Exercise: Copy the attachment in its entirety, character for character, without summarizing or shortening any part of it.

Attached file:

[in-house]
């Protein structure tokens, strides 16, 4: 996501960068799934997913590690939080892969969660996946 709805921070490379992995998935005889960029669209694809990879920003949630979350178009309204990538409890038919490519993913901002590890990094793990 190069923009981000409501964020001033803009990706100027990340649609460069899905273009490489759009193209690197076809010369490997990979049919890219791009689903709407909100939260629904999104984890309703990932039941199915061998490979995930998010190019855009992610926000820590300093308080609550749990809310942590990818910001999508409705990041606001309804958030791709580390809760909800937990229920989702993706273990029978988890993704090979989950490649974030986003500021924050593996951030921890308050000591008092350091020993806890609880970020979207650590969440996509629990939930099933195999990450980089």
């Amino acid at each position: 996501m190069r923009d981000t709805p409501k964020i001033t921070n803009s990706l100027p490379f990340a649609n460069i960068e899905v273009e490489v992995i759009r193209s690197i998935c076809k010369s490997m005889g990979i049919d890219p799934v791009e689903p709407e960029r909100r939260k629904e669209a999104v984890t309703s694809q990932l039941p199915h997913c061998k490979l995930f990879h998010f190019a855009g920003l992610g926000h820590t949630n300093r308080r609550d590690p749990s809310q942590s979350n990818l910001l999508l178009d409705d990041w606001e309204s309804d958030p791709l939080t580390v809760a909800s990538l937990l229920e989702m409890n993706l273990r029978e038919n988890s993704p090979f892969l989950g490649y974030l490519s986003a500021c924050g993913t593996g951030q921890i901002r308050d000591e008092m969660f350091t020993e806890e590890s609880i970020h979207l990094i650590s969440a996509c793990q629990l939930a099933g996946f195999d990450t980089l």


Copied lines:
[in-house]
């Protein structure tokens, strides 16, 4: 996501960068799934997913590690939080892969969660996946 709805921070490379992995998935005889960029669209694809990879920003949630979350178009309204990538409890038919490519993913901002590890990094793990 190069923009981000409501964020001033803009990706100027990340649609460069899905273009490489759009193209690197076809010369490997990979049919890219791009689903709407909100939260629904999104984890309703990932039941199915061998490979995930998010190019855009992610926000820590300093308080609550749990809310942590990818910001999508409705990041606001309804958030791709580390809760909800937990229920989702993706273990029978988890993704090979989950490649974030986003500021924050593996951030921890308050000591008092350091020993806890609880970020979207650590969440996509629990939930099933195999990450980089």
């Amino acid at each position: 996501m190069r923009d981000t709805p409501k964020i001033t921070n803009s990706l100027p490379f990340a649609n460069i960068e899905v273009e490489v992995i759009r193209s690197i998935c076809k010369s490997m005889g990979i049919d890219p799934v791009e689903p709407e960029r909100r939260k629904e669209a999104v984890t309703s694809q990932l039941p199915h997913c061998k490979l995930f990879h998010f190019a855009g920003l992610g926000h820590t949630n300093r308080r609550d590690p749990s809310q942590s979350n990818l910001l999508l178009d409705d990041w606001e309204s309804d958030p791709l939080t580390v809760a909800s990538l937990l229920e989702m409890n993706l273990r029978e038919n988890s993704p090979f892969l989950g490649y974030l490519s986003a500021c924050g993913t593996g951030q921890i901002r308050d000591e008092m969660f350091t020993e806890e590890s609880i970020h979207l990094i650590s969440a996509c793990q629990l939930a099933g996946f195999d990450t980089l």